Chicago, a city with no civilian gun ranges and bans on both assault weapons and high-capacity magazines, is trying to stem a flood of gun violence that contributed to more than 500 homicides last year and at least 40 killings already in 2013, reports the New York Times. To gun rights advocates, the city provides stark evidence that even some of the toughest restrictions fail to make places safer. “The gun laws in Chicago only restrict the law-abiding citizens and they've essentially made the citizens prey,” said Richard Peterson of the Illinois State Rifle Association.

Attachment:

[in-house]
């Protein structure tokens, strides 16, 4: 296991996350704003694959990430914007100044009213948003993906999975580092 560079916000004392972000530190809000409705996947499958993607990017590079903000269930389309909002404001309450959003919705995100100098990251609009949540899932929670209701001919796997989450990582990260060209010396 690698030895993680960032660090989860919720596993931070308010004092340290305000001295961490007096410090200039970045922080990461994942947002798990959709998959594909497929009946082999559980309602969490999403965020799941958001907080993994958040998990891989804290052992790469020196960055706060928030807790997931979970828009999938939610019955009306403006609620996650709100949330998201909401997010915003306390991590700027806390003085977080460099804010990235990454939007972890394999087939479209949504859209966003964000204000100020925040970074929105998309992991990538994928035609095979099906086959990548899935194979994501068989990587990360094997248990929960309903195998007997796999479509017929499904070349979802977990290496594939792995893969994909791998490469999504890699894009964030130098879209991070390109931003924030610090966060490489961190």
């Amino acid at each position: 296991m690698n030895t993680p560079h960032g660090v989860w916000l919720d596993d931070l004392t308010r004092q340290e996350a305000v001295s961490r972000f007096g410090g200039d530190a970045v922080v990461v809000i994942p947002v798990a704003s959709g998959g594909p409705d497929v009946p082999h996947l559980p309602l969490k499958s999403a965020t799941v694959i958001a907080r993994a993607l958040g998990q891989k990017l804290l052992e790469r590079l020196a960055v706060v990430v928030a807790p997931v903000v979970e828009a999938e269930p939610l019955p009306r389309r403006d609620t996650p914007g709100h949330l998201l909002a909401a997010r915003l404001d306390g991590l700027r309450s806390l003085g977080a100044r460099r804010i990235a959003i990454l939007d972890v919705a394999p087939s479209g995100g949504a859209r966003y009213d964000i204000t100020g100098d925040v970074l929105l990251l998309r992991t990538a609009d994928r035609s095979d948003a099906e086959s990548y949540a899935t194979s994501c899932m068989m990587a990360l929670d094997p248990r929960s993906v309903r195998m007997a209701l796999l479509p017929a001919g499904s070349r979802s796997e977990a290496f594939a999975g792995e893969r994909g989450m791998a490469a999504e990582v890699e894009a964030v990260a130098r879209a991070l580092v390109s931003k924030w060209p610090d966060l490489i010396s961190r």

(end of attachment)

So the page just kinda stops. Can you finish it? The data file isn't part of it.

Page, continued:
To gun control proponents, the struggles underscore a need for strict, uniform national gun laws to eliminate the current patchwork of state and local rules that allow guns to flow into this city from outside. Chicago's experience shows the complications in carrying out local gun laws. Less restrictive laws in neighboring communities and states not only make guns easy to obtain nearby, but layers of differing local and state laws make it difficult to police violations. Though many describe Illinois gun laws here as relatively stringent, penalties for violating them have not proved so severe as they are in some other places, reducing the incentive to comply. Police they are discovering far more guns on the streets of Chicago than in the nation's two more populous cities, Los Angeles and New York.